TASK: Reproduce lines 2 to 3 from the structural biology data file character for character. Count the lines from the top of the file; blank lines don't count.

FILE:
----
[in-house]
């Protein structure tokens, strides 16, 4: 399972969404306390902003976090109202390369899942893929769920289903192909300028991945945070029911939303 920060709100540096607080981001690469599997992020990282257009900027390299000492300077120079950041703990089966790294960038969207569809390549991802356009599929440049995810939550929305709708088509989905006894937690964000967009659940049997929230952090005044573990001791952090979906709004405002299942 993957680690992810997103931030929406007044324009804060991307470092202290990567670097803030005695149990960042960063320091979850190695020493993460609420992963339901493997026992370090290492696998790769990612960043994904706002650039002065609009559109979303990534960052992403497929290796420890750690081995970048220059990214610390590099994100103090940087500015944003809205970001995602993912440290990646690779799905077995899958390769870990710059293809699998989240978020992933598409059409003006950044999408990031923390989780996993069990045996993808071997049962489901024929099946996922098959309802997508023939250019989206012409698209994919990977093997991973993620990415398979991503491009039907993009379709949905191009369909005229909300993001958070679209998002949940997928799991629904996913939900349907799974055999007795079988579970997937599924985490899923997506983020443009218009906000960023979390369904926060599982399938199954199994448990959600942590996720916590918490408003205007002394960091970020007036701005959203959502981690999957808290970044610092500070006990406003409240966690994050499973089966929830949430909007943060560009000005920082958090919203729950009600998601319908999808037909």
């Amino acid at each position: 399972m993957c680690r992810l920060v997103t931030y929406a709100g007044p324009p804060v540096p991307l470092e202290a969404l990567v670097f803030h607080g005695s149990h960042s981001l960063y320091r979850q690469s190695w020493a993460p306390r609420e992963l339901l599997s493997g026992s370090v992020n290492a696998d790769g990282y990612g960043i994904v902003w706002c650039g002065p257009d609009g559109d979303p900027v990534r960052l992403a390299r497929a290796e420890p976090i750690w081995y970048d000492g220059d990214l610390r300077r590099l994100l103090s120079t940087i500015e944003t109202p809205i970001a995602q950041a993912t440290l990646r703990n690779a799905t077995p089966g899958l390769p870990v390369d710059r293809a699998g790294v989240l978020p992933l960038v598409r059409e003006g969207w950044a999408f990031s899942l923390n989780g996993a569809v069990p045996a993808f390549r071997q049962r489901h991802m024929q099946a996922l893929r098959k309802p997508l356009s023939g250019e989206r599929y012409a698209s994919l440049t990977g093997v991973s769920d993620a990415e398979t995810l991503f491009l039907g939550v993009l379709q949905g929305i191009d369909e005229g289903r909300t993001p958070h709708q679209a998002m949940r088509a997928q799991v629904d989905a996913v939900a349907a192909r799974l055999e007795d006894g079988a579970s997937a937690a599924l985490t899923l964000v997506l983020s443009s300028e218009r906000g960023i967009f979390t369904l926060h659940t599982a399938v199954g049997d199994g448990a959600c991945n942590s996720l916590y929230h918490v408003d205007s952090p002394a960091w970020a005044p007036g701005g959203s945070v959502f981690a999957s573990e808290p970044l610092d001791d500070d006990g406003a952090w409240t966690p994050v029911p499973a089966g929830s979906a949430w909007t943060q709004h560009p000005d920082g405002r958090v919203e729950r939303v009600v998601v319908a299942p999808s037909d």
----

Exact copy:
């Protein structure tokens, strides 16, 4: 399972969404306390902003976090109202390369899942893929769920289903192909300028991945945070029911939303 920060709100540096607080981001690469599997992020990282257009900027390299000492300077120079950041703990089966790294960038969207569809390549991802356009599929440049995810939550929305709708088509989905006894937690964000967009659940049997929230952090005044573990001791952090979906709004405002299942 993957680690992810997103931030929406007044324009804060991307470092202290990567670097803030005695149990960042960063320091979850190695020493993460609420992963339901493997026992370090290492696998790769990612960043994904706002650039002065609009559109979303990534960052992403497929290796420890750690081995970048220059990214610390590099994100103090940087500015944003809205970001995602993912440290990646690779799905077995899958390769870990710059293809699998989240978020992933598409059409003006950044999408990031923390989780996993069990045996993808071997049962489901024929099946996922098959309802997508023939250019989206012409698209994919990977093997991973993620990415398979991503491009039907993009379709949905191009369909005229909300993001958070679209998002949940997928799991629904996913939900349907799974055999007795079988579970997937599924985490899923997506983020443009218009906000960023979390369904926060599982399938199954199994448990959600942590996720916590918490408003205007002394960091970020007036701005959203959502981690999957808290970044610092500070006990406003409240966690994050499973089966929830949430909007943060560009000005920082958090919203729950009600998601319908999808037909």
């Amino acid at each position: 399972m993957c680690r992810l920060v997103t931030y929406a709100g007044p324009p804060v540096p991307l470092e202290a969404l990567v670097f803030h607080g005695s149990h960042s981001l960063y320091r979850q690469s190695w020493a993460p306390r609420e992963l339901l599997s493997g026992s370090v992020n290492a696998d790769g990282y990612g960043i994904v902003w706002c650039g002065p257009d609009g559109d979303p900027v990534r960052l992403a390299r497929a290796e420890p976090i750690w081995y970048d000492g220059d990214l610390r300077r590099l994100l103090s120079t940087i500015e944003t109202p809205i970001a995602q950041a993912t440290l990646r703990n690779a799905t077995p089966g899958l390769p870990v390369d710059r293809a699998g790294v989240l978020p992933l960038v598409r059409e003006g969207w950044a999408f990031s899942l923390n989780g996993a569809v069990p045996a993808f390549r071997q049962r489901h991802m024929q099946a996922l893929r098959k309802p997508l356009s023939g250019e989206r599929y012409a698209s994919l440049t990977g093997v991973s769920d993620a990415e398979t995810l991503f491009l039907g939550v993009l379709q949905g929305i191009d369909e005229g289903r909300t993001p958070h709708q679209a998002m949940r088509a997928q799991v629904d989905a996913v939900a349907a192909r799974l055999e007795d006894g079988a579970s997937a937690a599924l985490t899923l964000v997506l983020s443009s300028e218009r906000g960023i967009f979390t369904l926060h659940t599982a399938v199954g049997d199994g448990a959600c991945n942590s996720l916590y929230h918490v408003d205007s952090p002394a960091w970020a005044p007036g701005g959203s945070v959502f981690a999957s573990e808290p970044l610092d001791d500070d006990g406003a952090w409240t966690p994050v029911p499973a089966g929830s979906a949430w909007t943060q709004h560009p000005d920082g405002r958090v919203e729950r939303v009600v998601v319908a299942p999808s037909d």